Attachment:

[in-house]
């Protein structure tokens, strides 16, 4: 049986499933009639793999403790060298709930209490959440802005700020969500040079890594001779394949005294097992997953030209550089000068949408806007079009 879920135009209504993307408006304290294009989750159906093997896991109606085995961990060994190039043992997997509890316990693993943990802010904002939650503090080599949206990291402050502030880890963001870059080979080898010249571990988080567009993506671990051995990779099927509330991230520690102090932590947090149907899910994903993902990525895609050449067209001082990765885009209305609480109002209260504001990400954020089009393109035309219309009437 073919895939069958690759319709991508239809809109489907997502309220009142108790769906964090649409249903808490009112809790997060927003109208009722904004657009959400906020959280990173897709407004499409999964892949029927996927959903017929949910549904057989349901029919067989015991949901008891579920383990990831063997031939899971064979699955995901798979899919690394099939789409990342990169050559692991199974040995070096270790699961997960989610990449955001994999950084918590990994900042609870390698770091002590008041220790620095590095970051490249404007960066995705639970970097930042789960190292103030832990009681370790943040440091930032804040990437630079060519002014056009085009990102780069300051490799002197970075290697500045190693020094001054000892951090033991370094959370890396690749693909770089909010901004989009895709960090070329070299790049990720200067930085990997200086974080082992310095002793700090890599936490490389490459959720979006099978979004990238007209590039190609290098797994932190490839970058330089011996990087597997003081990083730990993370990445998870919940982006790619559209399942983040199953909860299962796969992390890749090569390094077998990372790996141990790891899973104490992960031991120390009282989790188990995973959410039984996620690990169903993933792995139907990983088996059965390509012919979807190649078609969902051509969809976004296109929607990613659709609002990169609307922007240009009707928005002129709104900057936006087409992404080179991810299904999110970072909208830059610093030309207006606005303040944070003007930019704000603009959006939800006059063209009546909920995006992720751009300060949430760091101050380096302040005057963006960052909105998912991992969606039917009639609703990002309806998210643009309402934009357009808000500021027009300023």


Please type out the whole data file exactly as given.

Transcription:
[in-house]
């Protein structure tokens, strides 16, 4: 049986499933009639793999403790060298709930209490959440802005700020969500040079890594001779394949005294097992997953030209550089000068949408806007079009 879920135009209504993307408006304290294009989750159906093997896991109606085995961990060994190039043992997997509890316990693993943990802010904002939650503090080599949206990291402050502030880890963001870059080979080898010249571990988080567009993506671990051995990779099927509330991230520690102090932590947090149907899910994903993902990525895609050449067209001082990765885009209305609480109002209260504001990400954020089009393109035309219309009437 073919895939069958690759319709991508239809809109489907997502309220009142108790769906964090649409249903808490009112809790997060927003109208009722904004657009959400906020959280990173897709407004499409999964892949029927996927959903017929949910549904057989349901029919067989015991949901008891579920383990990831063997031939899971064979699955995901798979899919690394099939789409990342990169050559692991199974040995070096270790699961997960989610990449955001994999950084918590990994900042609870390698770091002590008041220790620095590095970051490249404007960066995705639970970097930042789960190292103030832990009681370790943040440091930032804040990437630079060519002014056009085009990102780069300051490799002197970075290697500045190693020094001054000892951090033991370094959370890396690749693909770089909010901004989009895709960090070329070299790049990720200067930085990997200086974080082992310095002793700090890599936490490389490459959720979006099978979004990238007209590039190609290098797994932190490839970058330089011996990087597997003081990083730990993370990445998870919940982006790619559209399942983040199953909860299962796969992390890749090569390094077998990372790996141990790891899973104490992960031991120390009282989790188990995973959410039984996620690990169903993933792995139907990983088996059965390509012919979807190649078609969902051509969809976004296109929607990613659709609002990169609307922007240009009707928005002129709104900057936006087409992404080179991810299904999110970072909208830059610093030309207006606005303040944070003007930019704000603009959006939800006059063209009546909920995006992720751009300060949430760091101050380096302040005057963006960052909105998912991992969606039917009639609703990002309806998210643009309402934009357009808000500021027009300023």